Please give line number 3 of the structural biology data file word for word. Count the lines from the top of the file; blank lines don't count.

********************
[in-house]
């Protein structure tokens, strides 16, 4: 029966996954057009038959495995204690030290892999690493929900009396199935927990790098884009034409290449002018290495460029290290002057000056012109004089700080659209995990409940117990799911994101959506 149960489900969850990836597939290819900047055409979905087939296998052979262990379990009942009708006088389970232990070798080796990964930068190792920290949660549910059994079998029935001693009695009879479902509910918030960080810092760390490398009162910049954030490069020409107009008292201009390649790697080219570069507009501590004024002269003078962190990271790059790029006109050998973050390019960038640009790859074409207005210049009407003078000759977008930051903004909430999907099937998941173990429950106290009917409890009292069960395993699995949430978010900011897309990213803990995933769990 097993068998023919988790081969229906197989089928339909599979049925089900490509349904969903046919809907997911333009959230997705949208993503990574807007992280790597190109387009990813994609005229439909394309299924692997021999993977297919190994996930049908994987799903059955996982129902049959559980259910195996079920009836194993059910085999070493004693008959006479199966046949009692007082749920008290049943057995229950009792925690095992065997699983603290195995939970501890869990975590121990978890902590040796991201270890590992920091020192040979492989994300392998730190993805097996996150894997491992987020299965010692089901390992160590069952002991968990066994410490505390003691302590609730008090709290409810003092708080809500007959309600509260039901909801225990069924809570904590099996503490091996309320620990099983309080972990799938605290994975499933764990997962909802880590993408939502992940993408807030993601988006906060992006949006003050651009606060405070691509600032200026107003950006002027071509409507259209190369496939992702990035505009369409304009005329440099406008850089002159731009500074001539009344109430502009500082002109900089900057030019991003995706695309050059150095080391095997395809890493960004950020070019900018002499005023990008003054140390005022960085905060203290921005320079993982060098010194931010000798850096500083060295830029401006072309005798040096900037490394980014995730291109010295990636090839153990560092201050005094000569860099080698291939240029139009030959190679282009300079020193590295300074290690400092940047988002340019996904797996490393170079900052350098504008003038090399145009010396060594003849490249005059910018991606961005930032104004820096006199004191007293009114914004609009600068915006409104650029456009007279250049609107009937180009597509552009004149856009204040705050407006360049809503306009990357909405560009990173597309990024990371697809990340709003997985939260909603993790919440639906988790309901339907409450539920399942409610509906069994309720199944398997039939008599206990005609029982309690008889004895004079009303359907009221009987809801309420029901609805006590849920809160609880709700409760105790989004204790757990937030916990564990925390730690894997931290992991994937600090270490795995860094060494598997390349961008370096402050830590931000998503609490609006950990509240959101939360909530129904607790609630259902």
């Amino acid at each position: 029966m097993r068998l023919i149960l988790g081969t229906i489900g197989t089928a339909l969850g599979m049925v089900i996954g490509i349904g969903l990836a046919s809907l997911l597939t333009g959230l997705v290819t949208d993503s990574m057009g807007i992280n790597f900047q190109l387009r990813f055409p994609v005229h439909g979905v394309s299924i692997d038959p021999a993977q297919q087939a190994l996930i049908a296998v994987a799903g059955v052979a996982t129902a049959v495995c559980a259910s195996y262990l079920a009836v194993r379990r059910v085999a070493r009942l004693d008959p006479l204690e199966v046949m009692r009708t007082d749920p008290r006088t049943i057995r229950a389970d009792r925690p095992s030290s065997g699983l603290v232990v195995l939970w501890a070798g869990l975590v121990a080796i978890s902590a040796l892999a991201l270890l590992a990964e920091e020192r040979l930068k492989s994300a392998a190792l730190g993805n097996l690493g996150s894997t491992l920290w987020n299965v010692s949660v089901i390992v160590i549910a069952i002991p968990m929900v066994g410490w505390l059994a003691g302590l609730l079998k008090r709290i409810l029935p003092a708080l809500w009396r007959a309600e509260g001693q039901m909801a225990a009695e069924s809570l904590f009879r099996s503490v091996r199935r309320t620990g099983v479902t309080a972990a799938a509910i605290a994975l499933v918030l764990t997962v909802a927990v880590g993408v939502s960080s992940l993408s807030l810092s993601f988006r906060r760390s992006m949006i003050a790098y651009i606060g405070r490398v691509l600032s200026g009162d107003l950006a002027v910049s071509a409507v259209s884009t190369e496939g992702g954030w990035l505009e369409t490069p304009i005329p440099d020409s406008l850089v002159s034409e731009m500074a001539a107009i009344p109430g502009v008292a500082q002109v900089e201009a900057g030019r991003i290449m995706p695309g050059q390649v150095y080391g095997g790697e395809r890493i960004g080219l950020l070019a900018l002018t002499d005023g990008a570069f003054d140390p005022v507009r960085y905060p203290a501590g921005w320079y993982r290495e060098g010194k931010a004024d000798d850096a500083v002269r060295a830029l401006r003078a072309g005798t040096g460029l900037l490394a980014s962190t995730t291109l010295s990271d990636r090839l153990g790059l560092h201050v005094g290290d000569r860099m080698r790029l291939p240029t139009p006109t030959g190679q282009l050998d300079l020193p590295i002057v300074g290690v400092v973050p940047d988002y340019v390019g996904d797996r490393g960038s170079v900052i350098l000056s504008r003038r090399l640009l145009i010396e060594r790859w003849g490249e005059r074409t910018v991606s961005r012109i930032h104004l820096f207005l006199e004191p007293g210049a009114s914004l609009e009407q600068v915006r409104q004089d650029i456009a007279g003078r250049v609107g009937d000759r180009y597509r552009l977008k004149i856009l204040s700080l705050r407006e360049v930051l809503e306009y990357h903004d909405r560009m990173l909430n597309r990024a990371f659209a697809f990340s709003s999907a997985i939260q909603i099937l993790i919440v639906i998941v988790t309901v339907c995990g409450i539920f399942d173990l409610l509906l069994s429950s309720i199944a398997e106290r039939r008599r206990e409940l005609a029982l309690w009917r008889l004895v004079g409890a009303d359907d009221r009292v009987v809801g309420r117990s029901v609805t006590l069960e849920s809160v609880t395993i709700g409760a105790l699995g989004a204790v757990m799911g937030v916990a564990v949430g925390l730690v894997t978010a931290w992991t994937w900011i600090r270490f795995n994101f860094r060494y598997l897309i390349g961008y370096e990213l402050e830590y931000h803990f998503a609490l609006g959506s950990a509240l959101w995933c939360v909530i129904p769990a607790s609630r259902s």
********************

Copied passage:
């Amino acid at each position: 029966m097993r068998l023919i149960l988790g081969t229906i489900g197989t089928a339909l969850g599979m049925v089900i996954g490509i349904g969903l990836a046919s809907l997911l597939t333009g959230l997705v290819t949208d993503s990574m057009g807007i992280n790597f900047q190109l387009r990813f055409p994609v005229h439909g979905v394309s299924i692997d038959p021999a993977q297919q087939a190994l996930i049908a296998v994987a799903g059955v052979a996982t129902a049959v495995c559980a259910s195996y262990l079920a009836v194993r379990r059910v085999a070493r009942l004693d008959p006479l204690e199966v046949m009692r009708t007082d749920p008290r006088t049943i057995r229950a389970d009792r925690p095992s030290s065997g699983l603290v232990v195995l939970w501890a070798g869990l975590v121990a080796i978890s902590a040796l892999a991201l270890l590992a990964e920091e020192r040979l930068k492989s994300a392998a190792l730190g993805n097996l690493g996150s894997t491992l920290w987020n299965v010692s949660v089901i390992v160590i549910a069952i002991p968990m929900v066994g410490w505390l059994a003691g302590l609730l079998k008090r709290i409810l029935p003092a708080l809500w009396r007959a309600e509260g001693q039901m909801a225990a009695e069924s809570l904590f009879r099996s503490v091996r199935r309320t620990g099983v479902t309080a972990a799938a509910i605290a994975l499933v918030l764990t997962v909802a927990v880590g993408v939502s960080s992940l993408s807030l810092s993601f988006r906060r760390s992006m949006i003050a790098y651009i606060g405070r490398v691509l600032s200026g009162d107003l950006a002027v910049s071509a409507v259209s884009t190369e496939g992702g954030w990035l505009e369409t490069p304009i005329p440099d020409s406008l850089v002159s034409e731009m500074a001539a107009i009344p109430g502009v008292a500082q002109v900089e201009a900057g030019r991003i290449m995706p695309g050059q390649v150095y080391g095997g790697e395809r890493i960004g080219l950020l070019a900018l002018t002499d005023g990008a570069f003054d140390p005022v507009r960085y905060p203290a501590g921005w320079y993982r290495e060098g010194k931010a004024d000798d850096a500083v002269r060295a830029l401006r003078a072309g005798t040096g460029l900037l490394a980014s962190t995730t291109l010295s990271d990636r090839l153990g790059l560092h201050v005094g290290d000569r860099m080698r790029l291939p240029t139009p006109t030959g190679q282009l050998d300079l020193p590295i002057v300074g290690v400092v973050p940047d988002y340019v390019g996904d797996r490393g960038s170079v900052i350098l000056s504008r003038r090399l640009l145009i010396e060594r790859w003849g490249e005059r074409t910018v991606s961005r012109i930032h104004l820096f207005l006199e004191p007293g210049a009114s914004l609009e009407q600068v915006r409104q004089d650029i456009a007279g003078r250049v609107g009937d000759r180009y597509r552009l977008k004149i856009l204040s700080l705050r407006e360049v930051l809503e306009y990357h903004d909405r560009m990173l909430n597309r990024a990371f659209a697809f990340s709003s999907a997985i939260q909603i099937l993790i919440v639906i998941v988790t309901v339907c995990g409450i539920f399942d173990l409610l509906l069994s429950s309720i199944a398997e106290r039939r008599r206990e409940l005609a029982l309690w009917r008889l004895v004079g409890a009303d359907d009221r009292v009987v809801g309420r117990s029901v609805t006590l069960e849920s809160v609880t395993i709700g409760a105790l699995g989004a204790v757990m799911g937030v916990a564990v949430g925390l730690v894997t978010a931290w992991t994937w900011i600090r270490f795995n994101f860094r060494y598997l897309i390349g961008y370096e990213l402050e830590y931000h803990f998503a609490l609006g959506s950990a509240l959101w995933c939360v909530i129904p769990a607790s609630r259902s």